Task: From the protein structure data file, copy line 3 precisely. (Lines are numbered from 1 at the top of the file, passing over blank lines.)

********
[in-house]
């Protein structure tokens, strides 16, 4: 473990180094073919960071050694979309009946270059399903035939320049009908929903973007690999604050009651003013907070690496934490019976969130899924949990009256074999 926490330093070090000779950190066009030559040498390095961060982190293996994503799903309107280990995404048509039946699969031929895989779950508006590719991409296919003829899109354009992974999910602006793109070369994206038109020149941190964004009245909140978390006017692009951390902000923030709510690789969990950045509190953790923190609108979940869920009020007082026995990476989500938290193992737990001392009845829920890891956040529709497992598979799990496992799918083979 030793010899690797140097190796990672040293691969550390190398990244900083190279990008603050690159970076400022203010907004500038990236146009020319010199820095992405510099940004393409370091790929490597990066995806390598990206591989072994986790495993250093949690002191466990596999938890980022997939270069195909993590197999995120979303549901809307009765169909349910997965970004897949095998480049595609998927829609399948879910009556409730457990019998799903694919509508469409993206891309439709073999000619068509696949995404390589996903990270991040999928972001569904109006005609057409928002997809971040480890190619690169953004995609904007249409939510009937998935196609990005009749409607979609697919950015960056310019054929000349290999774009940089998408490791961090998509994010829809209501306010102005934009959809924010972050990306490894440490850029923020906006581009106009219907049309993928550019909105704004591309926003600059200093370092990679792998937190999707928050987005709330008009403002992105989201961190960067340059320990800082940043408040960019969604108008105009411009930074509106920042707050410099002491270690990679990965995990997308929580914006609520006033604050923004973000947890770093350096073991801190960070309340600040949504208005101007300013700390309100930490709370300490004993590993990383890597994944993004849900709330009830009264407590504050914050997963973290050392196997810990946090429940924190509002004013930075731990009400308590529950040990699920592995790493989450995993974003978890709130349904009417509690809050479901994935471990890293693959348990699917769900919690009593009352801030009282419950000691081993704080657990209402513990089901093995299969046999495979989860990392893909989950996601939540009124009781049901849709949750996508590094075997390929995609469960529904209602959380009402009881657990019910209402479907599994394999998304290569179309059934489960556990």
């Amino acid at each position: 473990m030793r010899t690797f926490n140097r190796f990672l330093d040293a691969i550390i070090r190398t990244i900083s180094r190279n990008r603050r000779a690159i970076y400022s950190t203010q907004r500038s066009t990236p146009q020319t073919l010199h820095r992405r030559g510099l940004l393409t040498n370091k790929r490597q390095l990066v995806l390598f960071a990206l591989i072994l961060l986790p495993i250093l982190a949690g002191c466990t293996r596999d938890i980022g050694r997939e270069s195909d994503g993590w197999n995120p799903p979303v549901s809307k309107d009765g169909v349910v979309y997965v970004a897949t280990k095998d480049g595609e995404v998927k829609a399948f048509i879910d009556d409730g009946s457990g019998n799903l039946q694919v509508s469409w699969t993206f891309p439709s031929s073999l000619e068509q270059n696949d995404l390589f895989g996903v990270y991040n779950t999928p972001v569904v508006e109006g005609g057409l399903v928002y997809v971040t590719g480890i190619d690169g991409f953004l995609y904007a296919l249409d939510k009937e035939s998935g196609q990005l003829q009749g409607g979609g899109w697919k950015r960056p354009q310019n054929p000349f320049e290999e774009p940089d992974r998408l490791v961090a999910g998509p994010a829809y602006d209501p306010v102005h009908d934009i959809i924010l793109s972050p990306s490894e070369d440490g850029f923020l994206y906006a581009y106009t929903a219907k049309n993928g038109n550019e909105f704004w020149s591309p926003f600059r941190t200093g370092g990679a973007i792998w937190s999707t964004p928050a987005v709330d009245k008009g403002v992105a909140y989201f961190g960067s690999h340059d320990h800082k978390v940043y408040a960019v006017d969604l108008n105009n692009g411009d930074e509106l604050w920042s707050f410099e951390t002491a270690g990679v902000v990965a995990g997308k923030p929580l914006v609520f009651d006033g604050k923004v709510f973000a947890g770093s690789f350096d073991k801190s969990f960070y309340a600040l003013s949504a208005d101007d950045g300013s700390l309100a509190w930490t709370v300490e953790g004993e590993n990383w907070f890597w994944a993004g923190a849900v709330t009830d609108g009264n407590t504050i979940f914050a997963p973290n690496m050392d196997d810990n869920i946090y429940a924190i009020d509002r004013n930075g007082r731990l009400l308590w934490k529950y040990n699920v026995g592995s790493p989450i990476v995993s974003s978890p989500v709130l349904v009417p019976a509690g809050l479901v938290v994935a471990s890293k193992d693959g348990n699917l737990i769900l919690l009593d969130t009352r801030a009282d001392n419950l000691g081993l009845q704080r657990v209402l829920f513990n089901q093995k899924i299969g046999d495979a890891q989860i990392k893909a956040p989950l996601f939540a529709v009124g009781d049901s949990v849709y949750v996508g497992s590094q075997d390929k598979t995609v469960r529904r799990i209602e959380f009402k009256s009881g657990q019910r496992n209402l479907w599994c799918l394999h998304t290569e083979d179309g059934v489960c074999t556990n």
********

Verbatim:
């Amino acid at each position: 473990m030793r010899t690797f926490n140097r190796f990672l330093d040293a691969i550390i070090r190398t990244i900083s180094r190279n990008r603050r000779a690159i970076y400022s950190t203010q907004r500038s066009t990236p146009q020319t073919l010199h820095r992405r030559g510099l940004l393409t040498n370091k790929r490597q390095l990066v995806l390598f960071a990206l591989i072994l961060l986790p495993i250093l982190a949690g002191c466990t293996r596999d938890i980022g050694r997939e270069s195909d994503g993590w197999n995120p799903p979303v549901s809307k309107d009765g169909v349910v979309y997965v970004a897949t280990k095998d480049g595609e995404v998927k829609a399948f048509i879910d009556d409730g009946s457990g019998n799903l039946q694919v509508s469409w699969t993206f891309p439709s031929s073999l000619e068509q270059n696949d995404l390589f895989g996903v990270y991040n779950t999928p972001v569904v508006e109006g005609g057409l399903v928002y997809v971040t590719g480890i190619d690169g991409f953004l995609y904007a296919l249409d939510k009937e035939s998935g196609q990005l003829q009749g409607g979609g899109w697919k950015r960056p354009q310019n054929p000349f320049e290999e774009p940089d992974r998408l490791v961090a999910g998509p994010a829809y602006d209501p306010v102005h009908d934009i959809i924010l793109s972050p990306s490894e070369d440490g850029f923020l994206y906006a581009y106009t929903a219907k049309n993928g038109n550019e909105f704004w020149s591309p926003f600059r941190t200093g370092g990679a973007i792998w937190s999707t964004p928050a987005v709330d009245k008009g403002v992105a909140y989201f961190g960067s690999h340059d320990h800082k978390v940043y408040a960019v006017d969604l108008n105009n692009g411009d930074e509106l604050w920042s707050f410099e951390t002491a270690g990679v902000v990965a995990g997308k923030p929580l914006v609520f009651d006033g604050k923004v709510f973000a947890g770093s690789f350096d073991k801190s969990f960070y309340a600040l003013s949504a208005d101007d950045g300013s700390l309100a509190w930490t709370v300490e953790g004993e590993n990383w907070f890597w994944a993004g923190a849900v709330t009830d609108g009264n407590t504050i979940f914050a997963p973290n690496m050392d196997d810990n869920i946090y429940a924190i009020d509002r004013n930075g007082r731990l009400l308590w934490k529950y040990n699920v026995g592995s790493p989450i990476v995993s974003s978890p989500v709130l349904v009417p019976a509690g809050l479901v938290v994935a471990s890293k193992d693959g348990n699917l737990i769900l919690l009593d969130t009352r801030a009282d001392n419950l000691g081993l009845q704080r657990v209402l829920f513990n089901q093995k899924i299969g046999d495979a890891q989860i990392k893909a956040p989950l996601f939540a529709v009124g009781d049901s949990v849709y949750v996508g497992s590094q075997d390929k598979t995609v469960r529904r799990i209602e959380f009402k009256s009881g657990q019910r496992n209402l479907w599994c799918l394999h998304t290569e083979d179309g059934v489960c074999t556990n």